Why Does Albumin Create Foam?

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If you’ve ever administered albumin, you’ve undoubtedly seen the bubbles and foam while infusing this colloid solution. As the volume of albumin decreases in a fixed container (ie, glass bottle), a vacuum effect is generated that requires venting with special tubing to equalize pressure within the bottle and atmosphere. More air rushes into the bottle as more of the fluid is infused, so now you’ve got air mixing with an aqueous solution.

Like virtually all large proteins, albumin contains both hydrophilic and hydrophobic portions. This amphipathic duality makes it an excellent surfactant (a substance that decreases the surface tension of a liquid). Remember that 5% albumin has 5 grams of albumin in 100 cc of saline. Those albumin molecules adsorb to the air-water interface, decrease the surface tension, and allow foam to be generated/stabilized as the newly entrained air is dispersed within solution.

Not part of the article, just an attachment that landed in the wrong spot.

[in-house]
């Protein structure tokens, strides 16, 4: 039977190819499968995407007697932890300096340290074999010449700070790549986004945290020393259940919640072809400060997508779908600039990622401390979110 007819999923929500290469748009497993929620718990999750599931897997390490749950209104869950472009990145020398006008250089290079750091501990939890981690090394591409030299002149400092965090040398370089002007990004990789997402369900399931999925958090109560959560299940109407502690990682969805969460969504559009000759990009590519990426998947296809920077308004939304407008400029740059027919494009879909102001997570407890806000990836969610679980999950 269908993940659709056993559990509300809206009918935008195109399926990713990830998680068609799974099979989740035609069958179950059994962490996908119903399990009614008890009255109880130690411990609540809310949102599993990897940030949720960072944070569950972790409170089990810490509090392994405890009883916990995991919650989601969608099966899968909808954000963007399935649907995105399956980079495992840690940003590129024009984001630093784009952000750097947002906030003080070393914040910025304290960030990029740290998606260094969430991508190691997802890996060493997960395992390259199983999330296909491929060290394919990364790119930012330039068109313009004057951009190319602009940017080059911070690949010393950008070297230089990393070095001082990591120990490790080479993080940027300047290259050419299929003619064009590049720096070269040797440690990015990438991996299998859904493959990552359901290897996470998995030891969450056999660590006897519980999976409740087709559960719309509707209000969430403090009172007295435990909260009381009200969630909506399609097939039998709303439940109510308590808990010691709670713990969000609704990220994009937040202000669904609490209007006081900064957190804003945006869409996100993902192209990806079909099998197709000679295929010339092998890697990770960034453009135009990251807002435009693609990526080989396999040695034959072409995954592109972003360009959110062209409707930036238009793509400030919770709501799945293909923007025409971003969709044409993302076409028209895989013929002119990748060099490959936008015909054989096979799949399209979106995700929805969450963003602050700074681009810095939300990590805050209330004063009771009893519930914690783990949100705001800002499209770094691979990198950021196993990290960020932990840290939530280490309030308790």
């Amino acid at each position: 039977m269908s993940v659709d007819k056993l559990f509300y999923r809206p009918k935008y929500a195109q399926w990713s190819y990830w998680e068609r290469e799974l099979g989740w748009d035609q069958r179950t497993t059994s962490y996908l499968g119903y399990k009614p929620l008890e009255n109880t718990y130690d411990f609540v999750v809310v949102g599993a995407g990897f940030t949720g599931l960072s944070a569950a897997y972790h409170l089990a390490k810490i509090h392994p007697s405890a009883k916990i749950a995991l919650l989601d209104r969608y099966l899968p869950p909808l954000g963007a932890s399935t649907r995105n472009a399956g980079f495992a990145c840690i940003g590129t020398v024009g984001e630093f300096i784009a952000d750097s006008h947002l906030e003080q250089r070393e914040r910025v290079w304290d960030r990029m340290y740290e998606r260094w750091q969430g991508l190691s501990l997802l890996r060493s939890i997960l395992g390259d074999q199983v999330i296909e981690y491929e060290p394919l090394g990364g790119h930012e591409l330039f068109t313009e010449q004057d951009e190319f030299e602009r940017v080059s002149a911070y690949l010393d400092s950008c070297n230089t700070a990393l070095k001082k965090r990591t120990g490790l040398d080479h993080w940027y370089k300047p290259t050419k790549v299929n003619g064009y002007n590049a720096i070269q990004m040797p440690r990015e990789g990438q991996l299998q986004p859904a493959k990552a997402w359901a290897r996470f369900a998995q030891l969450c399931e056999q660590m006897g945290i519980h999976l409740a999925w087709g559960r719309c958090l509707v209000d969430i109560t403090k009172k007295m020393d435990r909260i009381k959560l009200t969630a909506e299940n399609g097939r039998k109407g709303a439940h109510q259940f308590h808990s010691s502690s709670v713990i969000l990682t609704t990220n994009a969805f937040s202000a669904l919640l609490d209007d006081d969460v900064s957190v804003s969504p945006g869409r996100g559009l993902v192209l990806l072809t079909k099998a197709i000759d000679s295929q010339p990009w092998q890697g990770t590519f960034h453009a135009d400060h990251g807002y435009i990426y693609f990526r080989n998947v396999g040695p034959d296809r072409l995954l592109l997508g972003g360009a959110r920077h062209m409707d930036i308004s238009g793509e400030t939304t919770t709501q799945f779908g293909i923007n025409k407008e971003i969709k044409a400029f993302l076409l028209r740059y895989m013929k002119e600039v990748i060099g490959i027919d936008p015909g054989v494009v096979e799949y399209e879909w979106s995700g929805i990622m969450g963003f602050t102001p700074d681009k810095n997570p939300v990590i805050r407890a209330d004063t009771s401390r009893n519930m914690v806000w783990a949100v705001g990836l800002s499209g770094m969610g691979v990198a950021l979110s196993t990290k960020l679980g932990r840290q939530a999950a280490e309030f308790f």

Drop me a comment below with your questions! 🙂


  1. Hi Rishi! Are those bubbles dangerous for a patient, can they get into the bloodstream? Are there any specific rules to follow when administering albumin?

    • Just like any bubbles, I’m just careful not to bolus them. Will a single bubble cause an issue? Probably not (assuming there’s no massive right-to-left intracardiac shunt) since the lungs are basically a massive sieve.

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